Effectiveness of a Home Program of Self-Myofascial Release Followed by Stretching for Trigger Points and Pain.
Much of what I do involves treating myofascial trigger points for pain, sports injuries and performance enhancement.
Almost all of my patients are given home instructions on how to perform self-myofascial release, an extremely effective rehabilitation technique. Those who perform these exercises generally rave about their effectiveness.
What are Myofascial Trigger Points?
A myofascial trigger point (TP) is an area of hyperirritability located in a tight band of muscle, resembling a rope-like nodular area within the muscle that is painful upon palpation and can refer pain and tenderness to a remote area.
TPs have been found to cause musculoskeletal pain throughout the body. They cannot be diagnosed by imaging or blood work; rather, they are revealed through functional examinations involving range of motion, strength, length and palpation assessments.
This type of pain in often chronic and may be relieved by chiropractic, physical therapy or massage.
Other effective therapeutic techniques that are commonly advocated for decreasing TP pain include dry needling, injections, fascial release and active release.
In my opinion, patients should be actively involved in their treatment, acting as their own primary pain managers with the guidance of a healthcare provider knowledgeable in identifying and treating this type of pain.
With the right instruction, many chronic musculoskeletal conditions can be managed at home by performing myofascial compression techniques. These techniques can also be used as a warm-up and warm-down for an exercise session or sporting event and have been shown to be effective for performance enhancement.
In a study published in Physical Therapy (Volume 80, No. 10, October 2000), results indicated that clinicians can manage pain associated with TPs through prescribing and monitoring a home program of ischemic pressure and stretching.
Myofascial Compression Technique
Compression is done using specifically designed tools (my preference being those designed by Trigger Point Performance – www.tptherapy.com) and using cross-friction (side to side movement), flexion/extension, pivots, pulls, traction and limb movement.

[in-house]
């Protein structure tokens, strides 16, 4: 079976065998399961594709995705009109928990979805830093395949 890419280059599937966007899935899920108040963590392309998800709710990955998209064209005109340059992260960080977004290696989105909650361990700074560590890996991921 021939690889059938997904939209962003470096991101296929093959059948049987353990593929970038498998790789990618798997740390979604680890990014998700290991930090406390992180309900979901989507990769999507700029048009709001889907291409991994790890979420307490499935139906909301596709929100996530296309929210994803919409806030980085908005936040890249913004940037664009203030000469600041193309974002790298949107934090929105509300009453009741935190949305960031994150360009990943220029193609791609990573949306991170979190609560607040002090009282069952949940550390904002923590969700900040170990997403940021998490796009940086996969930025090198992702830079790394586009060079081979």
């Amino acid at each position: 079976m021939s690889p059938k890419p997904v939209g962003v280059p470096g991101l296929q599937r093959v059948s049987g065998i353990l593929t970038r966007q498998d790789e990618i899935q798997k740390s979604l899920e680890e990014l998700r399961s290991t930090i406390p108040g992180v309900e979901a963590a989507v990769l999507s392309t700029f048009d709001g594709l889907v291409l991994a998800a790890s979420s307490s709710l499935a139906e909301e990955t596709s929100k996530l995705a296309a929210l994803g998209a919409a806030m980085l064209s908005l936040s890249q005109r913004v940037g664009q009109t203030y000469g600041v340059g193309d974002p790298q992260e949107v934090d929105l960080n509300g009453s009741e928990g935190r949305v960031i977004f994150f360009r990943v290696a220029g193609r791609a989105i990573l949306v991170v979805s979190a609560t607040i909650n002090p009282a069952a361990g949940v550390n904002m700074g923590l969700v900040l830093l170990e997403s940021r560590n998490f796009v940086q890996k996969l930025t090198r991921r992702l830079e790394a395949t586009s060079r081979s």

The goal is to increase tissue elasticity, enhance fluidity and restore function. This is done reflexively through pressure as well as mechanically by breaking up adhesions that are formed by faulty biomechanics and inflammation.
Proper breathing is essential as upper chest respiration involves using accessory muscles and can create stress in the body. Stress tightens up muscles.
Hydration is also important as it aids in temperature regulation, lubrication and transporting of nutrients, oxygen and waste products.
Where to Compress
With the right tools, any area can be addressed. The key is to identify those areas having the greatest influence on your specific condition.
Cassidy Phillips, founder of Trigger Point Performance, has identified six muscles/areas that significantly influence biomechanics. These include:
6. Thoracic spine
By manipulating these areas, one can achieve structural integrity and injury prevention.
Muscular adhesions can restrict range of motion, resulting in faulty movement patterns, altered coordination of movements by the nervous system, and inefficiency of movements. All of these increase the likelihood of developing and injury, or impairing athletic performance.
There is substantial evidence that performing myofascial compression techniques regularly (minimum of every other day) can reduce muscular adhesions, improve tissue elasticity, decrease pain and enhance athletic performance.
For more information on learning how to reduce pain or enhance performance using self-myofascial release techniques, please contact my office at 425-999-4484.